By default, SQL Server listens on TCP port 1433, which is widely acknowledged and has been targeted by attackers. Therefore, it is suggested to configure SQL Server to another port number that can be less easily guessed. In addition, if the named instances for Database Engine are listening on dynamic ports, you’d better assign a specific port for them so that you can better limit ports in your firewall.
Utilizing SQL Server Configuration Manager is an easy way for changing the TCP port number. Follow the steps below to convert to a new static port.
- After opening SQL Server Configuration Manager, expand SQL Server Network Configuration and open the protocols for the SQL Server instance that needs configuration. For ours, the option is Protocols for MSSQL SERVER.
- Double click on TCP/IP. In the new dialog box of TCP/IP Properties, click on the IP Addresses tab. Now you can see a long list starting with IP 1 and ending with IPAll.
- Delete the values for TCP Dynamic Ports and TCP Port for all IPs except for IPAll. Then change the TCP port number of IPAll to whichever you would like to use. Of course, you can also enter the same port number for each IP. Leave the value for TCP Dynamic Ports blank. Click Apply to apply the changes.
- In SQL Server Configuration Manager, click on SQL Server Services, find the SQL Server instance you have configured before, and then right click to Restart it.
Encrypt Valuable and Sensitive Data
If your database contains sensitive data like credit card information, you need to consider using an encryption method to secure it. SQL Server allows you to use one or several mechanisms listed below for encryption.
Symmetric Keys. A symmetric key is a key used for both encryption and decryption. It is less secure compared with other mechanisms, but due to their high performance, symmetric keys are recommended for encrypting the sensitive data that is used routinely.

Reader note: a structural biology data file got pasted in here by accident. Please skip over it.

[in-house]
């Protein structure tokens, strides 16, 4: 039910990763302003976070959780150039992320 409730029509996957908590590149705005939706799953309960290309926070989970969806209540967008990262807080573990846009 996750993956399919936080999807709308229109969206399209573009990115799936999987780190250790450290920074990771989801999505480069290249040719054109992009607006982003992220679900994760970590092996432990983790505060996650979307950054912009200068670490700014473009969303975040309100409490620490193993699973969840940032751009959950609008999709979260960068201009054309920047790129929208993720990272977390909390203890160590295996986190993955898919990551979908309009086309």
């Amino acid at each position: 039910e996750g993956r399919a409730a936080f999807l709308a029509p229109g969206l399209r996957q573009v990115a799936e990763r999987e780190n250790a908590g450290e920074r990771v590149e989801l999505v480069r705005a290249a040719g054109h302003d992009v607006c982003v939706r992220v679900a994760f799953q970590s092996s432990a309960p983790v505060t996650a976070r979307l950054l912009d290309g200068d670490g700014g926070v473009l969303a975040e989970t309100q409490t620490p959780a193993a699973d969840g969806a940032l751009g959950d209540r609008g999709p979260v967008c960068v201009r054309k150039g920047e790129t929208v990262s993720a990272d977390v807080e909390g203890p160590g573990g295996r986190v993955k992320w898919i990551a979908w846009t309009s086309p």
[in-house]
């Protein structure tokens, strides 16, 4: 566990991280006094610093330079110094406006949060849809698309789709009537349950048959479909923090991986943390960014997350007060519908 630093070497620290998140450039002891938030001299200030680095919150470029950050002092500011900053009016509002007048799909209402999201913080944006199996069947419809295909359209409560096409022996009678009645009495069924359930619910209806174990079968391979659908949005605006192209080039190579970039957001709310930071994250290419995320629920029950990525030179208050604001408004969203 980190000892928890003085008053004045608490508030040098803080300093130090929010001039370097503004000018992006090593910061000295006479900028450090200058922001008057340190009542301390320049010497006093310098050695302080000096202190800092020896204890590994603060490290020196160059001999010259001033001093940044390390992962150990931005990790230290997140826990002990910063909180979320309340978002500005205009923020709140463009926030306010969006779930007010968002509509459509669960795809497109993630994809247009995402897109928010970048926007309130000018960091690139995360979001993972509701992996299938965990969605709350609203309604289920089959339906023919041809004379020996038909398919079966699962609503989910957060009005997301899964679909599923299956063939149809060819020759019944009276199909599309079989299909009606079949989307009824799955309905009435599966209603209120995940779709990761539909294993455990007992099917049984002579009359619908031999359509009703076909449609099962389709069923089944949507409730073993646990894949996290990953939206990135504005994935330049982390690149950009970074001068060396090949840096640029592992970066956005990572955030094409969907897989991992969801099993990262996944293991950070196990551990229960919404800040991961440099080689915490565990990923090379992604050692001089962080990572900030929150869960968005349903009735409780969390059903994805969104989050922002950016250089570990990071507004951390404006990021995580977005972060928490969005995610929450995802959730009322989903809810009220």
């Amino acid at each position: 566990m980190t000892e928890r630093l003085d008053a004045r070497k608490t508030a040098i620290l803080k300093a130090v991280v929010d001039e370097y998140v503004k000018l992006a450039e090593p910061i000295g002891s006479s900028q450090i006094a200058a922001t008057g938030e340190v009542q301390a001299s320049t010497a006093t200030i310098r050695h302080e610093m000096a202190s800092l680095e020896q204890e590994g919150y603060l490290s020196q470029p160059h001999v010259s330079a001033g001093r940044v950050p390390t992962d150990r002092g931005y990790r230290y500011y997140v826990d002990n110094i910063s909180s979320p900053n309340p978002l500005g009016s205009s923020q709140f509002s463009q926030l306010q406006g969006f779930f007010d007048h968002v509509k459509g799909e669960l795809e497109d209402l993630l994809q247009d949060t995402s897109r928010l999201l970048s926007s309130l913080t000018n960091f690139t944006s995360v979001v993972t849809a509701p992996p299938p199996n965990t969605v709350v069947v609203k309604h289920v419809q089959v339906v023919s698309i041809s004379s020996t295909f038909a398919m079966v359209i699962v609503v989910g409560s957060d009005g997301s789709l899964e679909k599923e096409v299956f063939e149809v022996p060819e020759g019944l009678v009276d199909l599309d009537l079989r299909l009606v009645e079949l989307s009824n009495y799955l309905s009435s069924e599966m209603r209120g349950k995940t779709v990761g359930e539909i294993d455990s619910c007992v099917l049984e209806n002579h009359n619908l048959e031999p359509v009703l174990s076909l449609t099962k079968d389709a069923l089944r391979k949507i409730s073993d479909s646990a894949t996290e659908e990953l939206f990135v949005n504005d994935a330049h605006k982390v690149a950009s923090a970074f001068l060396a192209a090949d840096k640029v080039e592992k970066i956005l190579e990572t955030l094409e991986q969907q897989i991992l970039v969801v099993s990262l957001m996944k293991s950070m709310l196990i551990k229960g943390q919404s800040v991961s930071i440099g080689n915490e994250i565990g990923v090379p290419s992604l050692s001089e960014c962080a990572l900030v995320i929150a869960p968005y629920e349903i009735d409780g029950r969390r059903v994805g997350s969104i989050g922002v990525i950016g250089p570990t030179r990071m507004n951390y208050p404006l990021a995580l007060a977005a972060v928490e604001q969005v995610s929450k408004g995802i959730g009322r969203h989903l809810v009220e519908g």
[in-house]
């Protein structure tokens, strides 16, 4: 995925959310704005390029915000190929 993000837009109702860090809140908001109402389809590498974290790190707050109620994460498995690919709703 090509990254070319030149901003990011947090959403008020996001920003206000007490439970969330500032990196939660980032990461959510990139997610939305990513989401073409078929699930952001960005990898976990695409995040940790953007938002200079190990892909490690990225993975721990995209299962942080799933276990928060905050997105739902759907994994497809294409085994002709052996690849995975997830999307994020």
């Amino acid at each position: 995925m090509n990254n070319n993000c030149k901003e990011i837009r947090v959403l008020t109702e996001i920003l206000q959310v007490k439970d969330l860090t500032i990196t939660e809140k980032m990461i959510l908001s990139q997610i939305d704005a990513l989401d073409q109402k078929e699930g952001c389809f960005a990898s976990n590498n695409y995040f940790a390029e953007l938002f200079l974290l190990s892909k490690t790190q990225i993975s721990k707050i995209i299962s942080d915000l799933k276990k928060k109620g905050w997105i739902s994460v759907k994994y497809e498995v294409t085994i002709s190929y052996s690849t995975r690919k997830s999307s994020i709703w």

Asymmetric Keys. An asymmetric key consists of two keys: one private key and one public key. You can encrypt data with either key and decrypt it with the other key. Asymmetric keys are more secure than symmetric keys, but they could consume more server resources.
Certificates. Certificates can be used to secure SQL Server connections and encrypt data. You can use SQL Server to generate certificates or purchase one from a third-party certificate authority.
Transparent Data Encryption (TDE). TDE performs a database level encryption. It encrypts the whole database before data is written to the disk and decrypts data when it is read. The whole process is handled by the database engine, and you do not need to do anything except for turning TDE on.
Actually, to work out a good encryption plan for SQL Server databases, you will also need to acquire much knowledge about many other terms including Database Master Key, Server Master Key and Extensive Key Management module. If you are interested in the terms and would like to perform encryptions by yourself, read this tutorial.
Audit All Logins – Both the Failed and Successful Ones
SQL Server auditing tracks and logs events so that you can monitor the activities on your server. After turning on audit, you are allowed to make a choice among logging successful logins, logging failed logins and logging both failed and successful logins.
For the sake of security, we suggest you to audit both failed and successful logins. Auditing login failures helps you identify malicious login attempts and take actions to prevent potential attacks. Auditing successful logins allows you to monitor the activities of your sensitive data. This also lets you find undiscovered security issues caused by unconscious leaking of an administrator’s login credentials.
To enable auditing for all logins is easy. Follow the steps below to configure SQL Server.
- Open SQL Server Management Studio and right click on the SQL Server that you want to configure. Then select Properties.
- On the Server Properties page, open the Security page. Find the Login auditing section and check Both failed and successful logins. Then click on OK at the bottom of the page.
- Restart the SQL Server to activate the change.